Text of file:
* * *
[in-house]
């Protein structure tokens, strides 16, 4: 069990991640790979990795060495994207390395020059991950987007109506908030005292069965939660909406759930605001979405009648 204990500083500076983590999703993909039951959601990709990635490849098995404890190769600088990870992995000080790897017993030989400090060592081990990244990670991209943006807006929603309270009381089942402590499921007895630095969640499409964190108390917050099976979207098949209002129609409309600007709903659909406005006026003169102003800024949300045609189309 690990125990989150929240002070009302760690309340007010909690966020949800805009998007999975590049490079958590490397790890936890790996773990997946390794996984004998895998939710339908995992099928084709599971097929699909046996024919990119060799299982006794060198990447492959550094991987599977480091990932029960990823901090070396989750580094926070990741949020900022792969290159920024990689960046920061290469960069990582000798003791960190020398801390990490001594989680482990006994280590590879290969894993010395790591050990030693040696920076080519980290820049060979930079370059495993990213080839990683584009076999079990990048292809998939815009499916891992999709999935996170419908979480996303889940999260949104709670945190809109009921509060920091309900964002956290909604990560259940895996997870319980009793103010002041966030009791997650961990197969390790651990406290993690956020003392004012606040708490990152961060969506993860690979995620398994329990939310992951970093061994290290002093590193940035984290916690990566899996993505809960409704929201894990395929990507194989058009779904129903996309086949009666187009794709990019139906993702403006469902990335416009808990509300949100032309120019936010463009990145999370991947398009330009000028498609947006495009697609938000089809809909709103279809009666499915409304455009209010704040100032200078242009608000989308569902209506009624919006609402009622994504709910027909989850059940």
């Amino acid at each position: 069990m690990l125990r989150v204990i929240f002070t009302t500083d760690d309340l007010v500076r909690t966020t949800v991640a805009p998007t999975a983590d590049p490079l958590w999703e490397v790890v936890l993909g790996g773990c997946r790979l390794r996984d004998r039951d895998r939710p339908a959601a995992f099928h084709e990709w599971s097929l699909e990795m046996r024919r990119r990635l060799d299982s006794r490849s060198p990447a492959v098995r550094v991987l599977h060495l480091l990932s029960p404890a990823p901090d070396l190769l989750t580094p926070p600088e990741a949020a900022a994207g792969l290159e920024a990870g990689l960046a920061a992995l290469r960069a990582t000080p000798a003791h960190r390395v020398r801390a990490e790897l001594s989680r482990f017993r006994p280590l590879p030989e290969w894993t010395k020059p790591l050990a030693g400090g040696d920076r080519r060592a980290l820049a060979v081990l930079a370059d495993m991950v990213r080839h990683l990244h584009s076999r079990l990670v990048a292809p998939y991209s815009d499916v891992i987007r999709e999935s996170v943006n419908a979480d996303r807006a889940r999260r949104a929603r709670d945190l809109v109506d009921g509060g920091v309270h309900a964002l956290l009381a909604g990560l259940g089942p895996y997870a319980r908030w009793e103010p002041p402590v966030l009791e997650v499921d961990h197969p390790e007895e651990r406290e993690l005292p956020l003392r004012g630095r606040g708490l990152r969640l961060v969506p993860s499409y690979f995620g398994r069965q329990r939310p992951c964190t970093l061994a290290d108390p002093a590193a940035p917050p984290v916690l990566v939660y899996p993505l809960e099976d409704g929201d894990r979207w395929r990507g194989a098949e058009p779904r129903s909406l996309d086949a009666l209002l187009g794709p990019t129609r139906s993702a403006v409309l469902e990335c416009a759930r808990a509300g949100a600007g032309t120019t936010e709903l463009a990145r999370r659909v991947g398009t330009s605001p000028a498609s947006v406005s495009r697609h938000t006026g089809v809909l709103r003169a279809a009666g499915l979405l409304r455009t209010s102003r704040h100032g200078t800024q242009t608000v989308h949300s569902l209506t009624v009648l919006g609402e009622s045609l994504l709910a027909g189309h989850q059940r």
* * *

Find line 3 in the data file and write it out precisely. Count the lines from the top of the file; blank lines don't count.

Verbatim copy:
């Amino acid at each position: 069990m690990l125990r989150v204990i929240f002070t009302t500083d760690d309340l007010v500076r909690t966020t949800v991640a805009p998007t999975a983590d590049p490079l958590w999703e490397v790890v936890l993909g790996g773990c997946r790979l390794r996984d004998r039951d895998r939710p339908a959601a995992f099928h084709e990709w599971s097929l699909e990795m046996r024919r990119r990635l060799d299982s006794r490849s060198p990447a492959v098995r550094v991987l599977h060495l480091l990932s029960p404890a990823p901090d070396l190769l989750t580094p926070p600088e990741a949020a900022a994207g792969l290159e920024a990870g990689l960046a920061a992995l290469r960069a990582t000080p000798a003791h960190r390395v020398r801390a990490e790897l001594s989680r482990f017993r006994p280590l590879p030989e290969w894993t010395k020059p790591l050990a030693g400090g040696d920076r080519r060592a980290l820049a060979v081990l930079a370059d495993m991950v990213r080839h990683l990244h584009s076999r079990l990670v990048a292809p998939y991209s815009d499916v891992i987007r999709e999935s996170v943006n419908a979480d996303r807006a889940r999260r949104a929603r709670d945190l809109v109506d009921g509060g920091v309270h309900a964002l956290l009381a909604g990560l259940g089942p895996y997870a319980r908030w009793e103010p002041p402590v966030l009791e997650v499921d961990h197969p390790e007895e651990r406290e993690l005292p956020l003392r004012g630095r606040g708490l990152r969640l961060v969506p993860s499409y690979f995620g398994r069965q329990r939310p992951c964190t970093l061994a290290d108390p002093a590193a940035p917050p984290v916690l990566v939660y899996p993505l809960e099976d409704g929201d894990r979207w395929r990507g194989a098949e058009p779904r129903s909406l996309d086949a009666l209002l187009g794709p990019t129609r139906s993702a403006v409309l469902e990335c416009a759930r808990a509300g949100a600007g032309t120019t936010e709903l463009a990145r999370r659909v991947g398009t330009s605001p000028a498609s947006v406005s495009r697609h938000t006026g089809v809909l709103r003169a279809a009666g499915l979405l409304r455009t209010s102003r704040h100032g200078t800024q242009t608000v989308h949300s569902l209506t009624v009648l919006g609402e009622s045609l994504l709910a027909g189309h989850q059940r």